Tuesday, January 11, 2011

Conviction Movie Review: The Innocent Goes to Prison and the Righteous Gets a Law Degrees

It is the unfortunate consequence of an imperfect Justice system that the guilty will sometimes go free and occasionally the innocent will be punished. The philosophy behind proving guilt “beyond a reasonable doubt” is that the latter will occur much less frequently. Sadly, it occurs more often than a free society should be comfortable with as the ever-increasing number of exonerations through DNA testing makes clear.

In 1982, Kenneth Waters of Ayer, Massachusetts, was tried and convicted for the brutal murder of a neighbor. He was sentenced to life imprisonment. His sister, Betty-Anne, always believed in his innocence and so she got her GED, a BA and then finally a law degree so she could personally take on the cause of getting her older brother out of prison. In the end, DNA evidence overturned his conviction and set him free.


The story is so unbelievable that if it weren’t based on fact, the plot would be so preposterous as to be rendered unfit for mass consumption. It turns out Kenneth was allegedly (and I’m not sure how much leeway the screenplay by Pamela Gray takes with the truth) the victim of a small conspiracy carried out by a police department (personified by officer Nancy Taylor and played in yet another great performance by Melissa Leo) that withheld certain key evidence even from the prosecutor Martha Coakley (there’s a name that’s been in the national news recently) and coerced two ex-girlfriends (one played Juliette Lewis) of Kenny’s into lying on the witness stand. Waters’ estate did eventually win a lawsuit against the city of Ayer.

Sam Rockwell, that firebrand of an actor who doesn’t get nearly as much recognition as he deserves, plays Waters and Hilary Swank (who maybe gets a little too much) his sister Betty-Anne. The first half hour of the film, unnecessarily confusing though it may be with its muddled and incomprehensible shifts in time, is mostly devoted to establishing the close sibling bond between Kenny and Betty-Anne. As children we see them breaking into neighborhood houses to steal sweets and dream of living a better life than what they have with an absent mother who gave birth to ten children from seven different fathers. These scenes are interspersed with scenes that take place in several different years including the both the year of the murder and Kenny’s arrest two years after the fact, depicting moments that establish Kenny as a town drunk and troublemaker.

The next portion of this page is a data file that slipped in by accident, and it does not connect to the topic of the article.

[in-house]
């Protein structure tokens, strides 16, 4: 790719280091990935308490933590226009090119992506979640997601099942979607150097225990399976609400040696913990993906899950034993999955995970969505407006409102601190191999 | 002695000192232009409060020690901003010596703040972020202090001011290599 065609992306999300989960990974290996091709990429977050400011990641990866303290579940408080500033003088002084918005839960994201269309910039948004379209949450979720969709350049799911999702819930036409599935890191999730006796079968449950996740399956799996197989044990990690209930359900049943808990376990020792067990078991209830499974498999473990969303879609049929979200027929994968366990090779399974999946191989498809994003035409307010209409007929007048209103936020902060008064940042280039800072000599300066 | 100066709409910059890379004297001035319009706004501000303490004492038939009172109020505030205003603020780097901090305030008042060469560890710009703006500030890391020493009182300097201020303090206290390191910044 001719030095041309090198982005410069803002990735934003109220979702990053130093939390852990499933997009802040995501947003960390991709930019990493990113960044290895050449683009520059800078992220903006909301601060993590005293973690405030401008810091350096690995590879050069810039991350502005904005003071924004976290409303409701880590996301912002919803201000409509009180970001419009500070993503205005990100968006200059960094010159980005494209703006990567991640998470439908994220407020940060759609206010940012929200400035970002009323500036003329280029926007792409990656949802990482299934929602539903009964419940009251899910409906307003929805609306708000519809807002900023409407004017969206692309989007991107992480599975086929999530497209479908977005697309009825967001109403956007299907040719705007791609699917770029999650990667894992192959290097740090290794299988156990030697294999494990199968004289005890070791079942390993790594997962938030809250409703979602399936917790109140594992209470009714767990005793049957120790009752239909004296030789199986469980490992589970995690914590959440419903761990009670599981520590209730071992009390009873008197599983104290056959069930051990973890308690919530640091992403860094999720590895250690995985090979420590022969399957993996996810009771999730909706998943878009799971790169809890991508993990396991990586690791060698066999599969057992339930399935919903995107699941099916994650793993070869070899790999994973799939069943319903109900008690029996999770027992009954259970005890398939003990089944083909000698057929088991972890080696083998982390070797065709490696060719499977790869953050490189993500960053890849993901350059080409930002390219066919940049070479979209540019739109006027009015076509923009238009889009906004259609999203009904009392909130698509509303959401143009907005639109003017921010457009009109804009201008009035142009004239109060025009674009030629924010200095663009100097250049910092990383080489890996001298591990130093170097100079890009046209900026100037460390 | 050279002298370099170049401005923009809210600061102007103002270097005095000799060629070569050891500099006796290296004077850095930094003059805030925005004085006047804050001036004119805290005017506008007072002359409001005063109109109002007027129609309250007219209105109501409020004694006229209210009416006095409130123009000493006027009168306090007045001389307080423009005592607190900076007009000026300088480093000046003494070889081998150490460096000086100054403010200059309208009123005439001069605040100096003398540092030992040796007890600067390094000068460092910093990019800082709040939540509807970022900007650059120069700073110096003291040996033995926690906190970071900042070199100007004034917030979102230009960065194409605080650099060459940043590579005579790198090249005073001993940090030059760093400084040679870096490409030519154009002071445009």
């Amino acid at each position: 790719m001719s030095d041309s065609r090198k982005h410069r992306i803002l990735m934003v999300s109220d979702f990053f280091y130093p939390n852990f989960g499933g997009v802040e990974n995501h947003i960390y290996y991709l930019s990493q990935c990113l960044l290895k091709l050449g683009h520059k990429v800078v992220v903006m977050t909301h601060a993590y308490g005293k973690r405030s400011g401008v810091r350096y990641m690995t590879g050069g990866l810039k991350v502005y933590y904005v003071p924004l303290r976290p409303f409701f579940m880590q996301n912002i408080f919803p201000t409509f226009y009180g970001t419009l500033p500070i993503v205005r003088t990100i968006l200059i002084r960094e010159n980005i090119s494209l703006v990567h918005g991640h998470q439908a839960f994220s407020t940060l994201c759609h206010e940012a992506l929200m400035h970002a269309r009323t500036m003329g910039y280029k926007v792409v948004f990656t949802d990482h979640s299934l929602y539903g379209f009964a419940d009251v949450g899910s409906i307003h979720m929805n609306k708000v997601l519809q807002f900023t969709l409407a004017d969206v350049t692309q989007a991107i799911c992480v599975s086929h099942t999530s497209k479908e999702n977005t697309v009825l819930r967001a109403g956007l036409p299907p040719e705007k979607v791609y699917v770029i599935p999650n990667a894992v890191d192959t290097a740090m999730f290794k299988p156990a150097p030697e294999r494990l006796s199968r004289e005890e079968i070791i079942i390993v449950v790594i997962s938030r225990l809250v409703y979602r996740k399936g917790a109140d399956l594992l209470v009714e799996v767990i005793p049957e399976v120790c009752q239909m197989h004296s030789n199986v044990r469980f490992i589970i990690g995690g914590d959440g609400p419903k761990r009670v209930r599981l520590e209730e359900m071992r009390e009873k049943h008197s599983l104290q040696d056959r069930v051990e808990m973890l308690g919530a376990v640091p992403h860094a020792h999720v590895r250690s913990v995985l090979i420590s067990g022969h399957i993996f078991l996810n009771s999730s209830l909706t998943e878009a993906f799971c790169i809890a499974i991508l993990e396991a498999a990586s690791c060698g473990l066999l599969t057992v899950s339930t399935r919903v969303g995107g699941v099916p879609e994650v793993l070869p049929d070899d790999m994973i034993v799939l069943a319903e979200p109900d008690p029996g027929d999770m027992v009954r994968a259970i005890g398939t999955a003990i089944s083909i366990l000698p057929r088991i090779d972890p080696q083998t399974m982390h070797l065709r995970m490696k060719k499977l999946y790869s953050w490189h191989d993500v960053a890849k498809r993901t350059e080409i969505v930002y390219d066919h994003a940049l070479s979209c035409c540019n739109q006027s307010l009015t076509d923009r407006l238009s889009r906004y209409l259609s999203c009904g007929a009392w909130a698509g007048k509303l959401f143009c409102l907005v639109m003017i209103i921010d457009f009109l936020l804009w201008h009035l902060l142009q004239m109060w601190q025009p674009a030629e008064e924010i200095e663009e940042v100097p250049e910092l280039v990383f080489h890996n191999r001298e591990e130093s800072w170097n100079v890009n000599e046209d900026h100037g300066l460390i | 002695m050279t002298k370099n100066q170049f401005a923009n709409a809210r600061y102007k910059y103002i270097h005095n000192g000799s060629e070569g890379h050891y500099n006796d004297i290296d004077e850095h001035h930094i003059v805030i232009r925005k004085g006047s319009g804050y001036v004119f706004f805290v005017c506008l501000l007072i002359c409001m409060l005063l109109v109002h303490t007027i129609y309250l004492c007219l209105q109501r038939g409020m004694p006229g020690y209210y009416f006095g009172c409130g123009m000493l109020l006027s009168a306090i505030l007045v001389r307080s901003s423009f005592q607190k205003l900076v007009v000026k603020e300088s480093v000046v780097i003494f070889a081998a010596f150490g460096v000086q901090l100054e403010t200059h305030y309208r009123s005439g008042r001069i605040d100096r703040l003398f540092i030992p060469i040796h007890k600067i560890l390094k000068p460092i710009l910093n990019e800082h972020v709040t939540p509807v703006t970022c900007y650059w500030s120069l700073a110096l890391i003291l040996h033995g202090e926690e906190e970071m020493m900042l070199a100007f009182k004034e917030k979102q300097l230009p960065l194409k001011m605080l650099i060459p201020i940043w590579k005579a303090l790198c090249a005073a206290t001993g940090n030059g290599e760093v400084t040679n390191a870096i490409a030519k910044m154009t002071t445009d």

Directed by Tony Goldwyn, the film is tiresomely conventional, a little to manipulative and far too enamored with itself as a film of great importance. Watching the trailer will tell you all you need to know about what the marketing department thought they had on their hands. But Goldwyn and Gray don’t seem to trust themselves enough as film makers to allow the material to speak for itself. Can we really believe that the police interrupted the funeral of Kenny’s grandfather to arrest him? Or is this blatant manipulation to place the audience squarely on the side against the police: “Look how insensitive they are!” Or when Betty-Anne and best friend Abra Rice (Minnie Driver) are trying to track down the original evidence and are told at every corner that it’s been destroyed and they should give up. It feels a little too staged to elicit the “You go, girl! Don’t give up” attitude popularized by Erin Brockovich.

And what are we to make of a throwaway accusation about Officer Taylor having been kicked off the force after having made false accusations against a fellow officer? There is never any follow-up on this inane detail that is thrown in for no reason other than to poison the audience’s opinion of her, in much the same way that a criminal lawyer will attempt to discredit a witness by planting information in the minds of the jury members.

As an example of love and devotion, Betty-Anne’s story is incredible. Her goal from the beginning was to keep her brother, who tried to kill himself in prison, alive as long as possible. She gets him to agree not to hurt himself as long as she’s moving toward her law degree. Her dedication to her studies and investigation take its toll on her personal life. She loses her husband and eventually her two teenage sons opt to move out of her house and in with their father.

Once Betty-Anne makes some serious headway in unearthing evidence, she earns the aid of Barry Scheck (Peter Gallagher), who started The Innocence Project, an organization dedicated to exonerating the innocent through DNA evidence. Although she doesn’t practice law, she occasionally does volunteer work for them to this day.

The film has a strange omission and it’s a bit of a sour note. Kenneth Waters died six months after being released from prison after sustaining a head injury in a fall. This is not mentioned in the closing title cards. I suppose that’s exactly the kind of thing you don’t want to end with when your goal is to make a movie for the “stand up and cheer” crowd.

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